Undersea meadows play a significant role in deciding the processes and resources of near-shore coastal ecosystems as they have physical, chemical and biological effects on habitats. Seagrass meadows are also involved in cycling of nutrients from water and sediments. The capacity of seagrasses to absorb dissolved CO2 is quite high – one sq km of seagrass can absorb CO2 equivalent to 50 sq km by tropical forests. In a paper by C Hartog, 1970, titled ‘The Sea Grasses of the World’, North-Holland Publication, it is highlighted that seagrass ecosystems are the one of the most productive ecosystems in the world and have a very high rates of growth, producing organic matter of about 300-600 g dry weight/sq m/yr. Seagrasses have also shown a decisive role in the productivity and oxygen budget of coral atolls as outlined by various scientific studies.

Thus, the disappearance of seagrass may lead to a more significant contribution to climate change than coral reef destruction, as seagrasses are widely distributed across the oceans. The health of seagrass meadows is closely tied to that of mangrove and coral reef ecosystems, as many fish migrate between these habitats for food, shelter and breeding. The recent large scale coral mortalities reported from Lakshadweep could in effect be due to the seagrass destruction and resultant sedimentation. The excessive removal of seagrass shoots leads to stirring up of sands and sediments. Such sediment particles transported by the waves and current settle on live polyps, which instantaneously kill them. The dead corals, particularly the branching corals, broken in to small pieces (shingles) get deposited in the relatively deeper parts of the lagoons. This accretion and filling up of the lagoons reduces the depths, warming up the lagoon, and worsening the conditions for vulnerable communities, perpetuating the cycle of imbalance in the ecosystem. Till about two decades ago almost the entire fresh fish requirements of the islanders were met from the respective lagoons. Presently, many lagoons have turned barren. It is believed that seagrass destruction is responsible for the reduction in fish availability.

Threat to seagrass ecosystem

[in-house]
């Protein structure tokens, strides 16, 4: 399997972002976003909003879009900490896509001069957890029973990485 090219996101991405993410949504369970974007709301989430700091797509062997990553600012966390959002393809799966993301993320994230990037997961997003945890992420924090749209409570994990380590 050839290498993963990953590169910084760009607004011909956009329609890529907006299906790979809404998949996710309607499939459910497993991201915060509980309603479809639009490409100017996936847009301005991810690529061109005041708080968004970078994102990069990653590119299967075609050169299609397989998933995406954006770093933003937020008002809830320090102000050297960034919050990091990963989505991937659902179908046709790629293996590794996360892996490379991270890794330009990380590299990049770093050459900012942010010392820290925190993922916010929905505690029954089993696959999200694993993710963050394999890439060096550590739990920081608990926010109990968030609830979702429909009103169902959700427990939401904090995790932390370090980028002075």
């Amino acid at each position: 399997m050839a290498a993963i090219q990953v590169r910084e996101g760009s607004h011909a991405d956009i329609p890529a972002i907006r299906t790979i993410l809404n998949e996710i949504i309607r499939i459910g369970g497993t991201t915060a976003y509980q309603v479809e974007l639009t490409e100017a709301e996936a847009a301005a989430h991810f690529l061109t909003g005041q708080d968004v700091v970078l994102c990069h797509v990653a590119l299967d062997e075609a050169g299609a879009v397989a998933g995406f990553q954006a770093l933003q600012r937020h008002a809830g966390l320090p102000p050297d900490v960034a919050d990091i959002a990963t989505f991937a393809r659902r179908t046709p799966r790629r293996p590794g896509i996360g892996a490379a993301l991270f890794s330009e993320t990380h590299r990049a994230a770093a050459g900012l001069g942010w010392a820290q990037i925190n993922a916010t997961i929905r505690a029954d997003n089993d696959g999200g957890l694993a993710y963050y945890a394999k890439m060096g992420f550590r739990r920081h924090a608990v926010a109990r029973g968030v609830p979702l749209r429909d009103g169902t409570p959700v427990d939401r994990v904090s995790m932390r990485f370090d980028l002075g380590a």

Although corals and sea turtles receive more attention, it is the seagrass meadows that are amongst the most threatened ecosystems on earth. A recent study by a group of seagrass experts supported by the National Centre for Ecological Analysis and Synthesis, Chennai, found that seagrass meadows have been disappearing by about 7 per cent per year since 1990. Anzari’s 1991 study reported a seagrass vegetation cover of 0.05 sq km in Agatti and 0.34 sq km in Kavaratti. Subsequently in 1998, T G Jagtap in his study titled ‘Structure of major seagrass beds from three coral reef atolls of Lakshadweep’ published in Aquatic Botany, reported a seagrass vegetation cover of 0.005 sq km in Agatti – a drastic decline. The case is almost similar in Kavaratti, Minicoy, Kiltan etc.

Herbivory (grazing), boat services and other construction activities pose a threat to seagrass meadows. Turtles, a protected species since the 1980s, has increased their population exponentially. Lack of predators and low fishing mortality has encouraged herbivory by the turtles – leading to large wipe-outs of seagrass meadows. Opposed to this, octopus – one of the benthic predators and a sought after resource in Lakshadweep, is rampantly harvested. This has resulted in the infestation of crabs due to the reduction of their predators. Crabs feed on modiolus, threatening their population in many of the Lakshadweep atolls resulting in an imbalance in the reef ecosystem. Once seagrass beds have been lost through environmental degradation, they are notoriously difficult to restore. Seagrasses are important in stabilising bottom sediments as they slow water movement. They prevent erosion, trap and bind sediment and organic detritus, provide a stable habitat for epiphytes and associated flora and fauna. And due to its carbon sequestration benefits the preservation of these ecosystems may prove essential in the global fight against climate change.